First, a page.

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United States Court of Appeals

Tenth Circuit

February 5, 2008
Elisabeth A. Shumaker
Clerk of Court





No. 07-6200
(D.C. Nos. CIV-07-632-C and
(W.D. Okla.)




Before LUCERO, HARTZ, and GORSUCH, Circuit Judges.

Ronnie Glenn Triplett, a federal prisoner proceeding pro se, requests a

certificate of appealability (COA) to appeal the district courts denial of his
28 U.S.C. 2255 motion. For substantially the same reasons as set forth by the
district court, we DENY a COA and DISMISS the appeal.
On June 10, 2004, Triplett pleaded guilty to two counts of distribution of
methamphetamine in violation of 21 U.S.C. 841(a)(1) and one count of felon in
possession of a firearm and ammunition in violation of 18 U.S.C. 922(g)(1).

Under the terms of the plea agreement, Triplett waived his rights to appeal or
collaterally challenge his sentence, with certain exceptions. 1
After Triplett entered into this agreement, but before he was sentenced, the
Supreme Court decided United States v. Booker, 543 U.S. 220 (2005). At
sentencing, the district court adopted the findings of the Presentence Report,
which recommended an enhanced penalty under ACCA. Based on this application
of ACCA, Tripletts statutory minimum sentence was 180 months imprisonment.
After a reduction for acceptance of responsibility, his advisory Guidelines
sentencing range was 188 to 235 months on each count. The district court
sentenced him at the bottom of that range, 188 months on each count, to be served
Triplett appealed his sentence to this court, contending, among other things,
that the district court erred in applying ACCA to enhance his sentence. United
States v. Triplett, 160 F. Appx 753 (10th Cir. 2005). We affirmed his sentence.
While that appeal was pending, Triplett filed a motion in the district court for
relief from judgment pursuant to Fed. R. Civ. P. 60(b). After the district court
denied the motion, Triplett again appealed to this court, arguing that his motion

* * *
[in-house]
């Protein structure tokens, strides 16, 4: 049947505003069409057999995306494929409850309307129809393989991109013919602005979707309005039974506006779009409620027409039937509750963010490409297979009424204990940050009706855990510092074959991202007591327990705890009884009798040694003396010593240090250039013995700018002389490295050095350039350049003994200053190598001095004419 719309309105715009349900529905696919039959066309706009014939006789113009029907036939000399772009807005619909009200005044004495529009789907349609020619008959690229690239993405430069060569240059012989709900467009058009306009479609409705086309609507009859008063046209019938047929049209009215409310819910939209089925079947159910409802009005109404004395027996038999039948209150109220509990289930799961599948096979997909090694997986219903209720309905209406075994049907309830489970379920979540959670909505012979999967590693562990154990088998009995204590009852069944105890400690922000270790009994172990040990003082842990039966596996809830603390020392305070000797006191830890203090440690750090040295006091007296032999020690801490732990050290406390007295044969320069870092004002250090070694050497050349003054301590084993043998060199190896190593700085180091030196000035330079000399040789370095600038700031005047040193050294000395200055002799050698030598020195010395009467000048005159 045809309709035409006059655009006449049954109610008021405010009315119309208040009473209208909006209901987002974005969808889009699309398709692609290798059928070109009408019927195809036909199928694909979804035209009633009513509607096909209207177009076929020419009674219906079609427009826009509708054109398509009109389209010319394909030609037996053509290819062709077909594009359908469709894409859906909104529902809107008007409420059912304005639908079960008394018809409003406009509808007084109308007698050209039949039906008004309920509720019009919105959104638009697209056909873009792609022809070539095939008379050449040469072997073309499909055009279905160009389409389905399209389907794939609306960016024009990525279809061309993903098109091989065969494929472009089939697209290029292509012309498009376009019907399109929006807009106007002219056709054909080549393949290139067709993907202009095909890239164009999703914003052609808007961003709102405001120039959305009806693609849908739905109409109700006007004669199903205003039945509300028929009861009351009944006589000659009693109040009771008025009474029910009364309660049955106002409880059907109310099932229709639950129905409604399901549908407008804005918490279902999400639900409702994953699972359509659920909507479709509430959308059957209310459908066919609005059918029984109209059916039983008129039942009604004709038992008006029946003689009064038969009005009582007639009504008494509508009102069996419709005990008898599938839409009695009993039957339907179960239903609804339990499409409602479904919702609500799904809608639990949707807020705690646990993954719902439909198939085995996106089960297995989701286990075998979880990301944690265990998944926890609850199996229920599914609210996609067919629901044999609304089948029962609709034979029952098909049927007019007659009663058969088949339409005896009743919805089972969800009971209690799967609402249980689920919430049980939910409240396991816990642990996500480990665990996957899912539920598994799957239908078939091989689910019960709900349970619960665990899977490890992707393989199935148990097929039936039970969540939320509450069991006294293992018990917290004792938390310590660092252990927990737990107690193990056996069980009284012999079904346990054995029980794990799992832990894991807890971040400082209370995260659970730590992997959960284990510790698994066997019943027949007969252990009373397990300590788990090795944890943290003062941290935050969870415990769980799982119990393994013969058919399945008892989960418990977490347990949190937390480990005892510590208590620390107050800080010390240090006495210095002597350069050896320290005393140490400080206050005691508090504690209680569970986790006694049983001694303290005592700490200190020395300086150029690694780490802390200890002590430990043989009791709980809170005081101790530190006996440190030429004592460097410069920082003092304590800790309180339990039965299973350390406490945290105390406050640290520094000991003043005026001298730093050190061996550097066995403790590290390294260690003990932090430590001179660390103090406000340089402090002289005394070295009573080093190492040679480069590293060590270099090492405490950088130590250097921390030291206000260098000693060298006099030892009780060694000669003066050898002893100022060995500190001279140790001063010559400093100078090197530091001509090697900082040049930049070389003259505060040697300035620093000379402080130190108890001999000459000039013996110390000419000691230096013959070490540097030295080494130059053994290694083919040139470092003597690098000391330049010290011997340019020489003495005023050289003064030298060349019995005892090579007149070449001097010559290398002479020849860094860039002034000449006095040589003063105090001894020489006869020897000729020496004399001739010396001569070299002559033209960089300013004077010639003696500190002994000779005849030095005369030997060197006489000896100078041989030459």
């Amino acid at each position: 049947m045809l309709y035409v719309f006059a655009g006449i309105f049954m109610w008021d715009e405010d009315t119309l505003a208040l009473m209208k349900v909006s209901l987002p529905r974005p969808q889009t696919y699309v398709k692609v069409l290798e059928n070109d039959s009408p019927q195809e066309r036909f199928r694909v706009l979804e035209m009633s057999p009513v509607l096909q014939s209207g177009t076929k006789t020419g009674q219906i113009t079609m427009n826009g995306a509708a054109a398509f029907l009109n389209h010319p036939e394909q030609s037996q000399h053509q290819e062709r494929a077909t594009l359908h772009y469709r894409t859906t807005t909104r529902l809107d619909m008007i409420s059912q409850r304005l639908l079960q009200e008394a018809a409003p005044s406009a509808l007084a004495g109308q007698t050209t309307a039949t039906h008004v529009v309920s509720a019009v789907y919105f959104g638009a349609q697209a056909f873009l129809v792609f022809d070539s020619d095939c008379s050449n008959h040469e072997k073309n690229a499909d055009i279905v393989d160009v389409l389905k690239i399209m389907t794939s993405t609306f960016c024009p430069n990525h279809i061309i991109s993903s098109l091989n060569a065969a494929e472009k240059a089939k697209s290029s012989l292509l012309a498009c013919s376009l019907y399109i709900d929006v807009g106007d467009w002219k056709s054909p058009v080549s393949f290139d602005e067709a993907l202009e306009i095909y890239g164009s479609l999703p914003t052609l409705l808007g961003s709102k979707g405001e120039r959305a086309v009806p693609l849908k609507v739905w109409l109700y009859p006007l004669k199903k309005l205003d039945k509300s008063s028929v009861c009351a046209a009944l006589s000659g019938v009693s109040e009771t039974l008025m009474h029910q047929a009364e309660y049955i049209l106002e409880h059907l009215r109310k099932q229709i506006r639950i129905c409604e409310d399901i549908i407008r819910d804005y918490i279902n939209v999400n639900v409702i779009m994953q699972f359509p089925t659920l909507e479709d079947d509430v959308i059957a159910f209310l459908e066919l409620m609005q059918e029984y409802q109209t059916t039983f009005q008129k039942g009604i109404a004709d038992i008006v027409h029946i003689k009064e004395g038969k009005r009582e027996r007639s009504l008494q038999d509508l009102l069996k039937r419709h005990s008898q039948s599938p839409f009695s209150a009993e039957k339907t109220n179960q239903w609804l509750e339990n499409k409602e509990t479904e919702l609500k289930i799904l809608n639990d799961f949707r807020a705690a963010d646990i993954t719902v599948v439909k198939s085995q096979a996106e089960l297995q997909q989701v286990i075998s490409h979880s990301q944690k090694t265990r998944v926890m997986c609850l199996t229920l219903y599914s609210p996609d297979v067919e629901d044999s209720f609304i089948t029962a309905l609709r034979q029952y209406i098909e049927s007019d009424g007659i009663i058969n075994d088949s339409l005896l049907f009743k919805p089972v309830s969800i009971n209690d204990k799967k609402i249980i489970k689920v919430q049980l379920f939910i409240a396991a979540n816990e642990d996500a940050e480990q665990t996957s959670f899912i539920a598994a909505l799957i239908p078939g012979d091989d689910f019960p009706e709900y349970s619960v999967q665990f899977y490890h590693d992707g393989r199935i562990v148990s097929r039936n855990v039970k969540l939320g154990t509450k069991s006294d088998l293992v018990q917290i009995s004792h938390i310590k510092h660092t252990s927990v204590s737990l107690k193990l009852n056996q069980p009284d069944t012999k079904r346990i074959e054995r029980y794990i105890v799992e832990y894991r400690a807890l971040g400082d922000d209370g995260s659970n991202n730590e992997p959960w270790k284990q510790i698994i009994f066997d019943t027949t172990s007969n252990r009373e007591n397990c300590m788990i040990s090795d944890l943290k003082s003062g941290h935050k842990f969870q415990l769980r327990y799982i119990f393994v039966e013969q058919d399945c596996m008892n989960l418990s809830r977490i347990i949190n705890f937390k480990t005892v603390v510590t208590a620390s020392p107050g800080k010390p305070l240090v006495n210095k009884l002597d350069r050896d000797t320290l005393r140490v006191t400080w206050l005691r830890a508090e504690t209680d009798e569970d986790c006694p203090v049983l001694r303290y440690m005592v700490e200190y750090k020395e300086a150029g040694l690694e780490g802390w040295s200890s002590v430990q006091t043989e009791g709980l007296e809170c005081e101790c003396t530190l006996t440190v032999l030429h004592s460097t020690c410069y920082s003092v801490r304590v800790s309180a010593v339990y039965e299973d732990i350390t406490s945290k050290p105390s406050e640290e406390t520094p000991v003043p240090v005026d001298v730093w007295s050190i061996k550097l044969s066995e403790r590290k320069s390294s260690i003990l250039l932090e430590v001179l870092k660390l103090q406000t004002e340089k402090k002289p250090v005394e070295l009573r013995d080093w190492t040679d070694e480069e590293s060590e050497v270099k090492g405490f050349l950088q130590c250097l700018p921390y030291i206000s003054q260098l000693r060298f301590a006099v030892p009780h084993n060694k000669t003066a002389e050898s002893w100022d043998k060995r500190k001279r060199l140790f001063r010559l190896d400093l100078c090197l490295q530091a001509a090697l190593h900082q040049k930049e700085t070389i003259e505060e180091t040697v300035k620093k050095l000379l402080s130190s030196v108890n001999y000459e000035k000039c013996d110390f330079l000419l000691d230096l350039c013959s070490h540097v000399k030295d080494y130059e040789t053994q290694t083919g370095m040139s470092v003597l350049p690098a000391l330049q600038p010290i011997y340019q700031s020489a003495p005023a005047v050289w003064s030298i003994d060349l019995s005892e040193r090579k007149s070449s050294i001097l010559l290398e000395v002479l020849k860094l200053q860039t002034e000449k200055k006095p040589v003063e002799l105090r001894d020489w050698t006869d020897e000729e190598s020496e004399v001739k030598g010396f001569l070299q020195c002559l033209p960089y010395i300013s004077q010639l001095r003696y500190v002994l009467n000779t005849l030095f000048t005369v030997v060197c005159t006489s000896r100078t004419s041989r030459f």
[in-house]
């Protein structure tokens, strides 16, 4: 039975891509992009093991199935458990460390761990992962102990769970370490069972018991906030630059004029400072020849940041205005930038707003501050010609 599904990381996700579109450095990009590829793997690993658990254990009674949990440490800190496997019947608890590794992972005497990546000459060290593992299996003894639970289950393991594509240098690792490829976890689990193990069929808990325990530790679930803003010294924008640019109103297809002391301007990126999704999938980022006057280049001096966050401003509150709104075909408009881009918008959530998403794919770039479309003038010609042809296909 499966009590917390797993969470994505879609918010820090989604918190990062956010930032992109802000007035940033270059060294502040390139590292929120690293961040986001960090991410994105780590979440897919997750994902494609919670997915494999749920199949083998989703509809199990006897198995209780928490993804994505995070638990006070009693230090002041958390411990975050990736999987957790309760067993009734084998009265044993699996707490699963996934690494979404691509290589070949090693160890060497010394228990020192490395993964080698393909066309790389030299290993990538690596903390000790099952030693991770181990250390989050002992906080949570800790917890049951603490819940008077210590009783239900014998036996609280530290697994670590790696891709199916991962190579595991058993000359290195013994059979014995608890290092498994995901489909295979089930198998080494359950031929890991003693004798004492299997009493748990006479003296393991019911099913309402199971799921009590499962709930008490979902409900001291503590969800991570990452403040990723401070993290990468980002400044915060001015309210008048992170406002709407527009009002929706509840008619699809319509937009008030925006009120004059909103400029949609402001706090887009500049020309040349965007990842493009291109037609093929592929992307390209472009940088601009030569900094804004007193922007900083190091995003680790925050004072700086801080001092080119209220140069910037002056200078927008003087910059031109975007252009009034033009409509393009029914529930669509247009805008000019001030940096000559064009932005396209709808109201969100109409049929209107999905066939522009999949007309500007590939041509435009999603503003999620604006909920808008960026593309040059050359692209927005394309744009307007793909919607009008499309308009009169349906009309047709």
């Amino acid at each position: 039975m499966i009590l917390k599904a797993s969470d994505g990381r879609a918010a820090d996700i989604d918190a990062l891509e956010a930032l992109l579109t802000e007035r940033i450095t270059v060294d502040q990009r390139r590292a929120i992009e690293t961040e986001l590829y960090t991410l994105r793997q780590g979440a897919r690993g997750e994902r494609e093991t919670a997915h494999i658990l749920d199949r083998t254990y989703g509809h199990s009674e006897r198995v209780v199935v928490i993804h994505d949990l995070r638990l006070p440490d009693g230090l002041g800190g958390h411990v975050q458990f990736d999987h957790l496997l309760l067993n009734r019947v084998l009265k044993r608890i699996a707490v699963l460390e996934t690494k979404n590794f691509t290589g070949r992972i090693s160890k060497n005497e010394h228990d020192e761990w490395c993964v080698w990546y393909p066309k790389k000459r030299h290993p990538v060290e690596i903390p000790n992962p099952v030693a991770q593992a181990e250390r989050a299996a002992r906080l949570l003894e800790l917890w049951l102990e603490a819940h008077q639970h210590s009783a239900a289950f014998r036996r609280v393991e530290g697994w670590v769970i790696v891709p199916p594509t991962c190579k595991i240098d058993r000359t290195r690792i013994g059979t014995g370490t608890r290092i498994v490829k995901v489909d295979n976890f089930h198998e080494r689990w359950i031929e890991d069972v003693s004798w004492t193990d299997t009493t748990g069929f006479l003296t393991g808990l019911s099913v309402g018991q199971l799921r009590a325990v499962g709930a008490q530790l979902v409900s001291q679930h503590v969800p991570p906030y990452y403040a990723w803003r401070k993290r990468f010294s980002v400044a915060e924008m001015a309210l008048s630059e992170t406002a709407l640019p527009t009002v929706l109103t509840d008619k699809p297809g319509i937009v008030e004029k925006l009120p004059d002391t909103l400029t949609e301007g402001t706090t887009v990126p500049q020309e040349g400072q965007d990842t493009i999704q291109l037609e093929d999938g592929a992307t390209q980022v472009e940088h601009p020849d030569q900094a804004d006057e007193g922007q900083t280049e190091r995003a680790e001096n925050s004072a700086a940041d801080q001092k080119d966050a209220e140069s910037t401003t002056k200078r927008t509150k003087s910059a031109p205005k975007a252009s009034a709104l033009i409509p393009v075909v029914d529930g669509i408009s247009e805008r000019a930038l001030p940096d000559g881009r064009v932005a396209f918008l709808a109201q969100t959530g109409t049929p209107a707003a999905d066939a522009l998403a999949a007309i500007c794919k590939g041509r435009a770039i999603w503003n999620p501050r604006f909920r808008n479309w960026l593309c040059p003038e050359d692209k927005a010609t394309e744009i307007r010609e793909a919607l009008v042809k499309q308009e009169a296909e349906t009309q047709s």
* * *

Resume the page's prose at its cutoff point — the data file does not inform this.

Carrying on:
Triplett reserved the right to challenge: (1) an upward departure from the
United States Sentencing Guidelines (Guidelines) range, (2) application of the
Armed Career Criminal Act (ACCA), 18 U.S.C. 924, to the firearm count, (3)
application of the Career Offender Enhancement under U.S.S.G. 4B1.1 to the
distribution counts, and (4) his sentence or conviction based upon new Tenth
Circuit or Supreme Court precedent held to apply retroactively.

should have been granted because Booker judicially repealed 18 U.S.C.

3553(b)(1), which was the basis for his sentence. United States v. Triplett, 166
F. Appx 362, 365 (10th Cir. 2006). We dismissed the appeal, noting that Triplett
was procedurally barred from raising this issue because he could and should
have raised it on direct appeal. Id.
On June 4, 2007, Triplett filed a 28 U.S.C. 2255 motion, claiming that the
sentencing court erred in applying ACCA, that Booker repealed 18 U.S.C.
3553(b)(1), and that his counsel was ineffective. The district court dismissed
his motion, holding that his first and second claims had already been considered
and rejected by this court. On ineffective assistance of counsel, the court held
that Triplett had waived his right to raise this type of challenge in his plea
agreement, and that in any event, he had failed to establish prejudice. Triplett
sought a COA and leave to proceed in forma pauperis, both of which the district
court denied. Triplett then filed this timely appeal and request for COA. 2

A petitioner may not appeal the denial of habeas relief under 2255
without a COA. 28 U.S.C. 2253(c)(1)(B). A COA may be issued only if the
applicant has made a substantial showing of the denial of a constitutional right.
2253(c)(2). This requires Triplett to show that reasonable jurists could debate
whether (or, for that matter, agree that) the petition should have been resolved in
a different manner or that the issues presented were adequate to deserve
encouragement to proceed further. Slack v. McDaniel, 529 U.S. 473, 484 (2000)
(quotations omitted). Because the district court denied a COA, Triplett may not
appeal the district courts underlying decision absent a grant of a COA by this

Triplett urges four grounds for relief under 2255: (1) His sentence is
unconstitutional because the facts of his prior convictions were not proved beyond